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Written with the busy practice in mind, this book delivers clinically focused, evidence-based gynecology guidance in a quick-reference format. It explores etiology, screening, tests, diagnosis, and treatment for a full range of gynecologic health issues. The coverage includes the full range of gynecologic malignancies, reproductive endocrinology and infertility, infectious diseases, urogynecologic problems, gynecologic concerns in children and adolescents, and surgical interventions including minimally invasive surgical procedures. Information is easy to find and absorb owing to the extensive use of full-color diagrams, algorithms, and illustrations. The new edition has been expanded to include aspects of gynecology important in international and resource-poor settings.
Uterine anomalies are a relatively common congenital abnormality, with uterine septum being the most common (Table 8.1.1). This is even truer in patients with recurrent pregnancy loss, in whom rates of uterine abnormalities may approach 15% to 27%. Historically, the uterine septum has been approached via laparotomy through either a Tompkins or Jones procedure. These successful but highly morbid procedures required laparotomy, significant hospital stays, and subsequent cesarean delivery and had a high risk of adhesion formation. More recently, this surgery has been supplanted by hysteroscopic or other minimally invasive methodologies for treatment. This section focuses on the embryologic development of the genital tract that may lead to mullerian abnormalities, discusses the work-up of patients before treatment, evaluates the appropriate candidates for surgical procedures, and discusses the technical aspects of the procedure itself, postoperative recommendations, and results of various modalities of treatment. In addition, complications specific to these procedures are reviewed.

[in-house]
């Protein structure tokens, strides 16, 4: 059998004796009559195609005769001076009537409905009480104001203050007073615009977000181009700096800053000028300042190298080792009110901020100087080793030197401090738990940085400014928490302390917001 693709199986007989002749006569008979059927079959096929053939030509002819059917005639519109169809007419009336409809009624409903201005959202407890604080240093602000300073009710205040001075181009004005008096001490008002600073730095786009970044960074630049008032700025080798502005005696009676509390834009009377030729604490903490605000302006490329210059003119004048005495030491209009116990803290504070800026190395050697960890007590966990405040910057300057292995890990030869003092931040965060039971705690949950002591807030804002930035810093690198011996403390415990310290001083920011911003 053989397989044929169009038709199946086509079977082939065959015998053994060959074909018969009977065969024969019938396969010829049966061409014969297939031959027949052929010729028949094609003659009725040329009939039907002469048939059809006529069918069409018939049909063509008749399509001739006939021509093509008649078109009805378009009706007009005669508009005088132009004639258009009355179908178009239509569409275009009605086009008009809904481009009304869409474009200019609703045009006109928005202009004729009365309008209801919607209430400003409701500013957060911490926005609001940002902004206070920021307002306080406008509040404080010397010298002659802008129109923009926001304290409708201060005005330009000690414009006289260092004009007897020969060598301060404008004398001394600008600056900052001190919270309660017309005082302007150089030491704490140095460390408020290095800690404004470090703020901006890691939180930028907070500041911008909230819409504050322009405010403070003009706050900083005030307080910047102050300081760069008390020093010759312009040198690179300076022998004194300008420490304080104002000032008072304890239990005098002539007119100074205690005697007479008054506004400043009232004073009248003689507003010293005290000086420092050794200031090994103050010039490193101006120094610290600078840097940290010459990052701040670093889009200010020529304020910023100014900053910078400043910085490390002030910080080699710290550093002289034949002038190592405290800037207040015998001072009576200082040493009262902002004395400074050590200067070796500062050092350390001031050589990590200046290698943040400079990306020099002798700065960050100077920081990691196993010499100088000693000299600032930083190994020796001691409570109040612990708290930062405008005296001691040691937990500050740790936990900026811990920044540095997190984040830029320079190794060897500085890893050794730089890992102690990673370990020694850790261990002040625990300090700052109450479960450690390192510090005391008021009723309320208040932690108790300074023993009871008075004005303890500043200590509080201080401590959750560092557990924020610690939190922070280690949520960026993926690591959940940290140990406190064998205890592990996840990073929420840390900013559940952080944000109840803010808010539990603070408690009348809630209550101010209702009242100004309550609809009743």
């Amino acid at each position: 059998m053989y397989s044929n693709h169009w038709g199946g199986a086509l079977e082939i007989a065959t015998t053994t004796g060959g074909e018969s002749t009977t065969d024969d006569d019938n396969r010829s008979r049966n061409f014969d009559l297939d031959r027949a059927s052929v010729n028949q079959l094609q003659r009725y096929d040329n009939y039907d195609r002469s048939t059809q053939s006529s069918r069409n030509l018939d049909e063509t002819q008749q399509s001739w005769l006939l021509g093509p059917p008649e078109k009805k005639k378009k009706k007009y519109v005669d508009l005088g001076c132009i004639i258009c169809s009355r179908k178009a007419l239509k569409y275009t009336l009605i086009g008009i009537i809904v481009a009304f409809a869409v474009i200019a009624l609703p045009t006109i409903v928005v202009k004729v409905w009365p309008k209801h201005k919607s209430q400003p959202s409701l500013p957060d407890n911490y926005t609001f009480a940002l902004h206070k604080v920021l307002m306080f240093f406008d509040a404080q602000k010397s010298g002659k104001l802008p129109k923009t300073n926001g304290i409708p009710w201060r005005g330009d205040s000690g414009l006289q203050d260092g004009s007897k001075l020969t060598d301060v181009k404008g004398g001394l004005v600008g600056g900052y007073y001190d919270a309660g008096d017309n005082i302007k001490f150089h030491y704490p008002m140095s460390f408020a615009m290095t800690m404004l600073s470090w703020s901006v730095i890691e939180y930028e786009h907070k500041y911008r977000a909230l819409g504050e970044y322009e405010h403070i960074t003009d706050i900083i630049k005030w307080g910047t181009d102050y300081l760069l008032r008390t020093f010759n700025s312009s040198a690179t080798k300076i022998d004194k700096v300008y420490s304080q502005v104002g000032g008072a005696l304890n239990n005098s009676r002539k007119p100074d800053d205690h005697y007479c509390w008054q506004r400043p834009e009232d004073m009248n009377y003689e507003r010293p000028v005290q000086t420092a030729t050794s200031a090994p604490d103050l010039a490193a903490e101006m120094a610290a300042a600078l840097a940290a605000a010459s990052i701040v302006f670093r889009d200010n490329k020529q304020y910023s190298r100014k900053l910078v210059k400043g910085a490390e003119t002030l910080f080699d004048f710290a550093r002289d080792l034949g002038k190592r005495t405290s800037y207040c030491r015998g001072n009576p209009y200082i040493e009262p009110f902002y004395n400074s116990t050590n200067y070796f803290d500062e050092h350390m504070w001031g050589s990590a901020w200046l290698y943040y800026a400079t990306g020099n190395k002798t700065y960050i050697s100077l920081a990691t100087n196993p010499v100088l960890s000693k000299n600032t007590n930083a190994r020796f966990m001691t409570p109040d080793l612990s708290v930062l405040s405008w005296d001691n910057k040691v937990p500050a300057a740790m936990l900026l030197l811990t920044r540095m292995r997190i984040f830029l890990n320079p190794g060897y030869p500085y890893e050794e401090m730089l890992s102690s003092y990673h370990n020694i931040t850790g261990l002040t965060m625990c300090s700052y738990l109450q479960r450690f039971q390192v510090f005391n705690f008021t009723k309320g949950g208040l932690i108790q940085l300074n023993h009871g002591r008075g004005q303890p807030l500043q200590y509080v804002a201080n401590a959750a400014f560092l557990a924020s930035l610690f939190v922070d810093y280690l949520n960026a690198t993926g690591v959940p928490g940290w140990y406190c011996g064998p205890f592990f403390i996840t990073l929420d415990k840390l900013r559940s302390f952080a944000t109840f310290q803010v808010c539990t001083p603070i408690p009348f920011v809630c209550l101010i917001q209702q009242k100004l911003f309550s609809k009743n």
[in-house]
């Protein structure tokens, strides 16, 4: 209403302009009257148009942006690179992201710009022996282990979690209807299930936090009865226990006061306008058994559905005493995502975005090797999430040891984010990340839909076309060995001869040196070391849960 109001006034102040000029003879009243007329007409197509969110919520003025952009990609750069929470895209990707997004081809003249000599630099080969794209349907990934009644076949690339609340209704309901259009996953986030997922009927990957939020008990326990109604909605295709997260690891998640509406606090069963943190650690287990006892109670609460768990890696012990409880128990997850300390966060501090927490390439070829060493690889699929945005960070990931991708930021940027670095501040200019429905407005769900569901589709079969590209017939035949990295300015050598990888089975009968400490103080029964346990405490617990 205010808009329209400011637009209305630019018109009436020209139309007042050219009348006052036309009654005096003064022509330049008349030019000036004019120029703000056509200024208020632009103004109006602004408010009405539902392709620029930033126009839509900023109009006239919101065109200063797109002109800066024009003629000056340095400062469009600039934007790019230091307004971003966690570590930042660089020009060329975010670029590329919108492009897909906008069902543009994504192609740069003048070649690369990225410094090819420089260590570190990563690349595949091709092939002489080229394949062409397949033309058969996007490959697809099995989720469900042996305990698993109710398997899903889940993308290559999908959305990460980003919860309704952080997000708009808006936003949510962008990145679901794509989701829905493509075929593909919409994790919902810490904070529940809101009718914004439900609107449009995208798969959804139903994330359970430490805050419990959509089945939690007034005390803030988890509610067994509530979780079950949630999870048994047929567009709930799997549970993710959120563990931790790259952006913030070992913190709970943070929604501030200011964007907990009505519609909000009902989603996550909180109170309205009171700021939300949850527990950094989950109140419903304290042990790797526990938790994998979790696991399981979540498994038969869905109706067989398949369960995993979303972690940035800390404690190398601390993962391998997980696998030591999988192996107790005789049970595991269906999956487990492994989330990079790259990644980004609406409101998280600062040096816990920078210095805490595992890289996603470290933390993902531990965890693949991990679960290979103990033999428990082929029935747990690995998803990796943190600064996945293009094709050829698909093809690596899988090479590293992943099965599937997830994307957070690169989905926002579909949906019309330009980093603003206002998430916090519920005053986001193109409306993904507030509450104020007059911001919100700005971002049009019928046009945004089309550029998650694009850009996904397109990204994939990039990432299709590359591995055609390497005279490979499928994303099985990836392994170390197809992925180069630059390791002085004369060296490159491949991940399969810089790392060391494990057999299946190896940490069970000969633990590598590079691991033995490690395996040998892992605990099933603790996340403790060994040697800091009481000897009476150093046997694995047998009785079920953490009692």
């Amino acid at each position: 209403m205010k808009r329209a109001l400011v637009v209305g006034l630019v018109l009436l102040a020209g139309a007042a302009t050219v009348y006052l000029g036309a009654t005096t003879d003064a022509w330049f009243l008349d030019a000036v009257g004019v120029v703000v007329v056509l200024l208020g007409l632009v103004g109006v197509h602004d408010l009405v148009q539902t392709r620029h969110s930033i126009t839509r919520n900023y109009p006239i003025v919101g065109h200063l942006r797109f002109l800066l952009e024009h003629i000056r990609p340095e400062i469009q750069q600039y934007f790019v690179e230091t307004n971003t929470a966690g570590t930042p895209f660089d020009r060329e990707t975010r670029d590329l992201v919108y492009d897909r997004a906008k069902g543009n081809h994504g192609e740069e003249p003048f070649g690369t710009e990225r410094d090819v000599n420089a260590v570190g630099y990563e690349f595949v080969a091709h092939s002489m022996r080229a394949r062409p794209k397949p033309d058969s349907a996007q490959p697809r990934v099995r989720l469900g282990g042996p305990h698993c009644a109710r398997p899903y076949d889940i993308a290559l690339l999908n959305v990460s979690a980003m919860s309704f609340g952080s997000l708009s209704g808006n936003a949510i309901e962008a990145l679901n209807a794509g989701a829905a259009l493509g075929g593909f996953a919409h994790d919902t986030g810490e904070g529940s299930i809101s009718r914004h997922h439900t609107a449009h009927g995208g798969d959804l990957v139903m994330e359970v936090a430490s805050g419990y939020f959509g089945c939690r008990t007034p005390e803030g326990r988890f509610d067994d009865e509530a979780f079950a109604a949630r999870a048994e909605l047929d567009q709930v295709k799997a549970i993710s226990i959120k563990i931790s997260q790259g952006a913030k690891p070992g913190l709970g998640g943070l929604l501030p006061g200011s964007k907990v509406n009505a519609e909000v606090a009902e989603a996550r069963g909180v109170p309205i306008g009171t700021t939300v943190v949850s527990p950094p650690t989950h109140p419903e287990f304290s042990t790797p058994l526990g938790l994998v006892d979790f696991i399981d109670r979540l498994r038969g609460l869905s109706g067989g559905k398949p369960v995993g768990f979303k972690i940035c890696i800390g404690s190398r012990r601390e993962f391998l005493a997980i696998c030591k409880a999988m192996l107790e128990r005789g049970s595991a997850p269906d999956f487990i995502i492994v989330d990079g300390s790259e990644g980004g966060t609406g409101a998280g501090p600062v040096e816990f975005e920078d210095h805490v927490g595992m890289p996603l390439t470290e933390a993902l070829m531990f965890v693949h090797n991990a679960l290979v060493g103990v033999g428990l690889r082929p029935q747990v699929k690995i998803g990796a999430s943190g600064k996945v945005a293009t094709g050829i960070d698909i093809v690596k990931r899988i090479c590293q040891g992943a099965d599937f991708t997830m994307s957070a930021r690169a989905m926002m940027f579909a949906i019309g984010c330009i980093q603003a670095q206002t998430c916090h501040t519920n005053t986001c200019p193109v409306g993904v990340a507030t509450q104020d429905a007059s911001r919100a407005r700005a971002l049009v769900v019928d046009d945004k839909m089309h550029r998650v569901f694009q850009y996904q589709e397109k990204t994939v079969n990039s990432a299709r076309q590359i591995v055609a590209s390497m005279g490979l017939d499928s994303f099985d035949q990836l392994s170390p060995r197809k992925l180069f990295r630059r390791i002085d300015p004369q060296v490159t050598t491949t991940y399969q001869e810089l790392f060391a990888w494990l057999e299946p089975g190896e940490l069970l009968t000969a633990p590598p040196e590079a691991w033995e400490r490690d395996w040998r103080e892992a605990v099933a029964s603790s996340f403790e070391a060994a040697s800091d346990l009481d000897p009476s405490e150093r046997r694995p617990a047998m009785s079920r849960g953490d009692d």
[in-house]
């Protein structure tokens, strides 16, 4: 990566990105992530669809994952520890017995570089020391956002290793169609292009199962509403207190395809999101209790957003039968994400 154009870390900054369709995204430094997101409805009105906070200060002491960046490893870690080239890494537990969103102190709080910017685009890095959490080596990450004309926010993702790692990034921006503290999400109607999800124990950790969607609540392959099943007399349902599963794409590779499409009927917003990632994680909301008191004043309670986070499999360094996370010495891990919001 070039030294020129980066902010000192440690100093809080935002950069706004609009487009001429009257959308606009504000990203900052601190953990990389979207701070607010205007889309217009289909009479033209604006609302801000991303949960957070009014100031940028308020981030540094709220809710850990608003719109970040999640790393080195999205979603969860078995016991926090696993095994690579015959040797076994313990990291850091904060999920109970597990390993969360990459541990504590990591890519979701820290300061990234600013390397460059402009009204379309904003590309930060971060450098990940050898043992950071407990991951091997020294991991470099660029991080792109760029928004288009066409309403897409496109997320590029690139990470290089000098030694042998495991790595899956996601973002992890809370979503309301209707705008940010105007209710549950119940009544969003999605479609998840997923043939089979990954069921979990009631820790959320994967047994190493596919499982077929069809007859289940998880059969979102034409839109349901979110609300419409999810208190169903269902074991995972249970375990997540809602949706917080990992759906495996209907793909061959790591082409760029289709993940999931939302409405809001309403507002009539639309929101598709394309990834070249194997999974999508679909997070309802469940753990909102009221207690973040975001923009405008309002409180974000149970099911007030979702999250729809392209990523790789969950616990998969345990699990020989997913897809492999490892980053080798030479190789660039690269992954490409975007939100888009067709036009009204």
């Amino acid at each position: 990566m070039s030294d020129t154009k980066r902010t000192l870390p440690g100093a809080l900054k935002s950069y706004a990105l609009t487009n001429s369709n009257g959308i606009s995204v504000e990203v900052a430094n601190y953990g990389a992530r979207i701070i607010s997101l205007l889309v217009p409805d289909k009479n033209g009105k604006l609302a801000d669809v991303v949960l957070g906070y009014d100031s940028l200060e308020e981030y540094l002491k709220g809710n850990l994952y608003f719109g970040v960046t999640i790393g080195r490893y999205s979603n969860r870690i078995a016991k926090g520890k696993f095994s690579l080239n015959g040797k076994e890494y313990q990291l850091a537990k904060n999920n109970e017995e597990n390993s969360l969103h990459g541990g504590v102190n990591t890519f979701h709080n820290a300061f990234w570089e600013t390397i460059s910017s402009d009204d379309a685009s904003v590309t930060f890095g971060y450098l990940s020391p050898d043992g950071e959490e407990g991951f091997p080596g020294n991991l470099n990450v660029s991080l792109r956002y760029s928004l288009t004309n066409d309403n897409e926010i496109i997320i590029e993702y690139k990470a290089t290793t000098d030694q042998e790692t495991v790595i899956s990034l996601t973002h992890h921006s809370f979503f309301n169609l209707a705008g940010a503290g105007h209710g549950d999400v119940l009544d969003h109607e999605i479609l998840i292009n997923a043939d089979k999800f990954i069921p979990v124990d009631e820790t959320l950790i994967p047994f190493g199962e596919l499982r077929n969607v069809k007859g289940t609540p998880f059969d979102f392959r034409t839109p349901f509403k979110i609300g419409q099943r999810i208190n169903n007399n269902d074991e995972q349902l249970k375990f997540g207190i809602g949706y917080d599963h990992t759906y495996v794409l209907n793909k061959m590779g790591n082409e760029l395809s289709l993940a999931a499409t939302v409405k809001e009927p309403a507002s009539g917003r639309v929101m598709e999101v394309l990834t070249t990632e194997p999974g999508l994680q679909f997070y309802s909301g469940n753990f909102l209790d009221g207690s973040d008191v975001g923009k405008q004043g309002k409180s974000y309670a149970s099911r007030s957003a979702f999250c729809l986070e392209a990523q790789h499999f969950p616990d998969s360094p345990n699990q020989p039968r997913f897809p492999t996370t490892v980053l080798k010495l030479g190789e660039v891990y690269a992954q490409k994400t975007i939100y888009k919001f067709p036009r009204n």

It is unclear what the exact rate of mullerian abnormalities is in the general population as there have been no good cross-sectional studies of normal patients. It is believed that the incidence is in the range of 1% to 6%, and there are numerous variations. The American Fertility Society (now the American Society for Reproductive Medicine) has published a classification system to standardize the nomenclature among surgeons (Tables 8.1.1, 8.1.2).
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